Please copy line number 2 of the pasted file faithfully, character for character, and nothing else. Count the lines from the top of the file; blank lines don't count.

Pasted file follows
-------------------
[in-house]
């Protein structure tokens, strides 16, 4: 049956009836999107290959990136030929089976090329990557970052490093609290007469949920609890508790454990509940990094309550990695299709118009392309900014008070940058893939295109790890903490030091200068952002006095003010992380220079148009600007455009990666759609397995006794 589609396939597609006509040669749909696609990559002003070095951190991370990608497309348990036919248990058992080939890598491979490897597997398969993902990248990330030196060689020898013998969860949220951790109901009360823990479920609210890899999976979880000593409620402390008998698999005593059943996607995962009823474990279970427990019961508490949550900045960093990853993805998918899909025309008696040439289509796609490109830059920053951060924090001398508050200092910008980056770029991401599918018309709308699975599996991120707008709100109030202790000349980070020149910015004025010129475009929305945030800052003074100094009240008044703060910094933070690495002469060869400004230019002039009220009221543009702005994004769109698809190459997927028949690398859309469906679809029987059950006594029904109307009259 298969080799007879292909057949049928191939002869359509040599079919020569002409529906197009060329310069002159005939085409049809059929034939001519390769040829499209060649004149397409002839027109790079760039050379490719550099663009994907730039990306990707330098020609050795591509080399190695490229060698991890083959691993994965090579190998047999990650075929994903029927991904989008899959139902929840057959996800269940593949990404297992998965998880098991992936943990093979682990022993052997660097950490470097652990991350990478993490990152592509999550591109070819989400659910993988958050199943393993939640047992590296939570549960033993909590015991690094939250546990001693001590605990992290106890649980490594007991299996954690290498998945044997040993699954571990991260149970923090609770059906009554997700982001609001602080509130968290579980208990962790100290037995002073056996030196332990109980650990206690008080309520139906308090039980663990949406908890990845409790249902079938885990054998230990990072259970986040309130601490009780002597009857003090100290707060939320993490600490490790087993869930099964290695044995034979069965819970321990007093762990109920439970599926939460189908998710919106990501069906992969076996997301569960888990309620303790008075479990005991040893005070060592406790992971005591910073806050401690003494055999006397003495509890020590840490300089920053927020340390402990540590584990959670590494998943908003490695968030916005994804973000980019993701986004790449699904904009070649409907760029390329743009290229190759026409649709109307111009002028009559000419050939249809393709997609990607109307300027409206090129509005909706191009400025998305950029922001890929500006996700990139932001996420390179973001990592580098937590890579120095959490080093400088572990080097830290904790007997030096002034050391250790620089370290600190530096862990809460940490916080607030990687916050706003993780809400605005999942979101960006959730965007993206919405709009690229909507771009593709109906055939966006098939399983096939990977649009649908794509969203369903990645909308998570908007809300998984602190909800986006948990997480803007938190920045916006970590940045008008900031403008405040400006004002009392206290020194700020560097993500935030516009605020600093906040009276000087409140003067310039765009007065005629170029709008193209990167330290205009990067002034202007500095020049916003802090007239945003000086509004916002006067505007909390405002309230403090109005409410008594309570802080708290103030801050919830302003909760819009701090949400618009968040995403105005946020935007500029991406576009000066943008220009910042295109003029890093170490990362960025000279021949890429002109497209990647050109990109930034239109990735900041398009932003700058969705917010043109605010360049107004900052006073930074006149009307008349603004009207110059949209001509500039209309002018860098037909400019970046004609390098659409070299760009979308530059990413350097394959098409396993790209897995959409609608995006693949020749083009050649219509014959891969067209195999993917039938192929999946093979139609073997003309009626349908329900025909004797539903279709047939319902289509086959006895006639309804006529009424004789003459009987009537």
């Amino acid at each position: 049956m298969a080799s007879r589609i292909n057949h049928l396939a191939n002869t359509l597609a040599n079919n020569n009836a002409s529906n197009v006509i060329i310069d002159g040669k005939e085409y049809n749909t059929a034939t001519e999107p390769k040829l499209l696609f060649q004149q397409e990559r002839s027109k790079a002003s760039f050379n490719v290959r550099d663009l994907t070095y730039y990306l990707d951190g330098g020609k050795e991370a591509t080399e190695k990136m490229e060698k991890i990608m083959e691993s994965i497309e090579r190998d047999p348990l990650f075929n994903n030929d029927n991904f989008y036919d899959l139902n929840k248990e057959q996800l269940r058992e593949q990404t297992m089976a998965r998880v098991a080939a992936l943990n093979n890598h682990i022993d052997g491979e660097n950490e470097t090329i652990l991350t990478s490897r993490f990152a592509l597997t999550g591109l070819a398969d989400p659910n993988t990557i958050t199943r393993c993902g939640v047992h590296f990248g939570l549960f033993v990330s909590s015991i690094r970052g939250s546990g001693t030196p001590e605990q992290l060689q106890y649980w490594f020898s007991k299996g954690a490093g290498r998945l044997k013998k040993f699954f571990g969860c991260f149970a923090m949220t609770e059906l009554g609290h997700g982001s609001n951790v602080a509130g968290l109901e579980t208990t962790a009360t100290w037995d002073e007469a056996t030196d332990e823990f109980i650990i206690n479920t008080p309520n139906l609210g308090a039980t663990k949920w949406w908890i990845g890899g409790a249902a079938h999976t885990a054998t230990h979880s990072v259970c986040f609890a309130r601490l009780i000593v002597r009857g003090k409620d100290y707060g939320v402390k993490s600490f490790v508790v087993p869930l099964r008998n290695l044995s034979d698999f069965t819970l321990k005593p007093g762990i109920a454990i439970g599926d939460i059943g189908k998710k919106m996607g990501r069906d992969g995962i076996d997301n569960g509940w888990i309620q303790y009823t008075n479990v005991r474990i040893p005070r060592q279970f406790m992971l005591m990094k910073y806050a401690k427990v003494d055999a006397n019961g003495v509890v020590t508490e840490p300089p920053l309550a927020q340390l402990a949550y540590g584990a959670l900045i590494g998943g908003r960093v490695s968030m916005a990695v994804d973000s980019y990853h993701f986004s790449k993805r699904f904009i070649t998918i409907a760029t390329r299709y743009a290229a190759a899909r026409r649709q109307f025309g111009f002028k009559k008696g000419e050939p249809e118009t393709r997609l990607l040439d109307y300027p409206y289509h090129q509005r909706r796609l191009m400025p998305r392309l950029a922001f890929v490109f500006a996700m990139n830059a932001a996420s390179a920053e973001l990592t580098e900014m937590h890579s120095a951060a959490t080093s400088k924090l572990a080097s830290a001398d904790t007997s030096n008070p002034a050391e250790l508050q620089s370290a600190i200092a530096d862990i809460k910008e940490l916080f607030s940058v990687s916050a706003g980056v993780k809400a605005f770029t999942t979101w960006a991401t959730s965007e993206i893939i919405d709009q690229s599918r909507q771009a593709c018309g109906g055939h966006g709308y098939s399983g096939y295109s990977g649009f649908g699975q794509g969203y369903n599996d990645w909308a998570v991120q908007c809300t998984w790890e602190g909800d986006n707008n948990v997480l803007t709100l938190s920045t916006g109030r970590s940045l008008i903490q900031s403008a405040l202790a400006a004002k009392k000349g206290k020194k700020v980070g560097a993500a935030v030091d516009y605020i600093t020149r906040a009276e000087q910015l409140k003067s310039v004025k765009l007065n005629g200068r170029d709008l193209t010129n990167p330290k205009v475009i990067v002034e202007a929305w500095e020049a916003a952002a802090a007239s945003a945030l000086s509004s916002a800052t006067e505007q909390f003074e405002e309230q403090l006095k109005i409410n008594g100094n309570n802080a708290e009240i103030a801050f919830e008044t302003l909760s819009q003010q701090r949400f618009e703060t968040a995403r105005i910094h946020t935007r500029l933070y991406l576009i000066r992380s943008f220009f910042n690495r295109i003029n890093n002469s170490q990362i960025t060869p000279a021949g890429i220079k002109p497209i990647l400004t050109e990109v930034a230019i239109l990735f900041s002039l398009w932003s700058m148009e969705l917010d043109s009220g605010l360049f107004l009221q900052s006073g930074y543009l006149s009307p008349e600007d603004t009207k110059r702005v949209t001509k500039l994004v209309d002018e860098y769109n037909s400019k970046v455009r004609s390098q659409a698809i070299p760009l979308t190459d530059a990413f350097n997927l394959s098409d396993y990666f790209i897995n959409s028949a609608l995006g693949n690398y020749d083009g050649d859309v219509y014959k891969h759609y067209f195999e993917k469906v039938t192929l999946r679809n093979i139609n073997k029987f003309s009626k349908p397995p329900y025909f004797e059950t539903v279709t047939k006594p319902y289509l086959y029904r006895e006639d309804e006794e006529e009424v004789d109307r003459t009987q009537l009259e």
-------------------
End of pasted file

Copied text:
């Protein structure tokens, strides 16, 4: 049956009836999107290959990136030929089976090329990557970052490093609290007469949920609890508790454990509940990094309550990695299709118009392309900014008070940058893939295109790890903490030091200068952002006095003010992380220079148009600007455009990666759609397995006794 589609396939597609006509040669749909696609990559002003070095951190991370990608497309348990036919248990058992080939890598491979490897597997398969993902990248990330030196060689020898013998969860949220951790109901009360823990479920609210890899999976979880000593409620402390008998698999005593059943996607995962009823474990279970427990019961508490949550900045960093990853993805998918899909025309008696040439289509796609490109830059920053951060924090001398508050200092910008980056770029991401599918018309709308699975599996991120707008709100109030202790000349980070020149910015004025010129475009929305945030800052003074100094009240008044703060910094933070690495002469060869400004230019002039009220009221543009702005994004769109698809190459997927028949690398859309469906679809029987059950006594029904109307009259 298969080799007879292909057949049928191939002869359509040599079919020569002409529906197009060329310069002159005939085409049809059929034939001519390769040829499209060649004149397409002839027109790079760039050379490719550099663009994907730039990306990707330098020609050795591509080399190695490229060698991890083959691993994965090579190998047999990650075929994903029927991904989008899959139902929840057959996800269940593949990404297992998965998880098991992936943990093979682990022993052997660097950490470097652990991350990478993490990152592509999550591109070819989400659910993988958050199943393993939640047992590296939570549960033993909590015991690094939250546990001693001590605990992290106890649980490594007991299996954690290498998945044997040993699954571990991260149970923090609770059906009554997700982001609001602080509130968290579980208990962790100290037995002073056996030196332990109980650990206690008080309520139906308090039980663990949406908890990845409790249902079938885990054998230990990072259970986040309130601490009780002597009857003090100290707060939320993490600490490790087993869930099964290695044995034979069965819970321990007093762990109920439970599926939460189908998710919106990501069906992969076996997301569960888990309620303790008075479990005991040893005070060592406790992971005591910073806050401690003494055999006397003495509890020590840490300089920053927020340390402990540590584990959670590494998943908003490695968030916005994804973000980019993701986004790449699904904009070649409907760029390329743009290229190759026409649709109307111009002028009559000419050939249809393709997609990607109307300027409206090129509005909706191009400025998305950029922001890929500006996700990139932001996420390179973001990592580098937590890579120095959490080093400088572990080097830290904790007997030096002034050391250790620089370290600190530096862990809460940490916080607030990687916050706003993780809400605005999942979101960006959730965007993206919405709009690229909507771009593709109906055939966006098939399983096939990977649009649908794509969203369903990645909308998570908007809300998984602190909800986006948990997480803007938190920045916006970590940045008008900031403008405040400006004002009392206290020194700020560097993500935030516009605020600093906040009276000087409140003067310039765009007065005629170029709008193209990167330290205009990067002034202007500095020049916003802090007239945003000086509004916002006067505007909390405002309230403090109005409410008594309570802080708290103030801050919830302003909760819009701090949400618009968040995403105005946020935007500029991406576009000066943008220009910042295109003029890093170490990362960025000279021949890429002109497209990647050109990109930034239109990735900041398009932003700058969705917010043109605010360049107004900052006073930074006149009307008349603004009207110059949209001509500039209309002018860098037909400019970046004609390098659409070299760009979308530059990413350097394959098409396993790209897995959409609608995006693949020749083009050649219509014959891969067209195999993917039938192929999946093979139609073997003309009626349908329900025909004797539903279709047939319902289509086959006895006639309804006529009424004789003459009987009537």